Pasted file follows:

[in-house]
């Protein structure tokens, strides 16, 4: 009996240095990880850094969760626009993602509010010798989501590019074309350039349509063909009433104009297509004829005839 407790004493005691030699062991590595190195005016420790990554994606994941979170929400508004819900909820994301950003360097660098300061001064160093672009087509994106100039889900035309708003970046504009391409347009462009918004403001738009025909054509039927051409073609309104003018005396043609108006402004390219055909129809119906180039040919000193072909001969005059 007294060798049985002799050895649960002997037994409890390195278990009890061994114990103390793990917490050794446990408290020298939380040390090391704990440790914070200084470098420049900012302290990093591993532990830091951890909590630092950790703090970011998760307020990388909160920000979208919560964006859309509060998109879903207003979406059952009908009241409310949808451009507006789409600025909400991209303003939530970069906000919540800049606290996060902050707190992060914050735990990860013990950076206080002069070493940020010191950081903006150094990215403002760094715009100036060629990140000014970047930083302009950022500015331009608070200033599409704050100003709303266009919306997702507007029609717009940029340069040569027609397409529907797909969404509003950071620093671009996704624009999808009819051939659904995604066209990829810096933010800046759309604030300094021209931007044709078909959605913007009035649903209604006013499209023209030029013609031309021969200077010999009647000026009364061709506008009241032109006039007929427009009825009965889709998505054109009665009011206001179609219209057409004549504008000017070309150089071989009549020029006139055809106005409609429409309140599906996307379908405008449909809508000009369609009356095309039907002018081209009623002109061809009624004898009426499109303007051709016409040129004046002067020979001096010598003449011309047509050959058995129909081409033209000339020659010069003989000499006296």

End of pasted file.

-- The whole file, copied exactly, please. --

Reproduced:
[in-house]
């Protein structure tokens, strides 16, 4: 009996240095990880850094969760626009993602509010010798989501590019074309350039349509063909009433104009297509004829005839 407790004493005691030699062991590595190195005016420790990554994606994941979170929400508004819900909820994301950003360097660098300061001064160093672009087509994106100039889900035309708003970046504009391409347009462009918004403001738009025909054509039927051409073609309104003018005396043609108006402004390219055909129809119906180039040919000193072909001969005059 007294060798049985002799050895649960002997037994409890390195278990009890061994114990103390793990917490050794446990408290020298939380040390090391704990440790914070200084470098420049900012302290990093591993532990830091951890909590630092950790703090970011998760307020990388909160920000979208919560964006859309509060998109879903207003979406059952009908009241409310949808451009507006789409600025909400991209303003939530970069906000919540800049606290996060902050707190992060914050735990990860013990950076206080002069070493940020010191950081903006150094990215403002760094715009100036060629990140000014970047930083302009950022500015331009608070200033599409704050100003709303266009919306997702507007029609717009940029340069040569027609397409529907797909969404509003950071620093671009996704624009999808009819051939659904995604066209990829810096933010800046759309604030300094021209931007044709078909959605913007009035649903209604006013499209023209030029013609031309021969200077010999009647000026009364061709506008009241032109006039007929427009009825009965889709998505054109009665009011206001179609219209057409004549504008000017070309150089071989009549020029006139055809106005409609429409309140599906996307379908405008449909809508000009369609009356095309039907002018081209009623002109061809009624004898009426499109303007051709016409040129004046002067020979001096010598003449011309047509050959058995129909081409033209000339020659010069003989000499006296």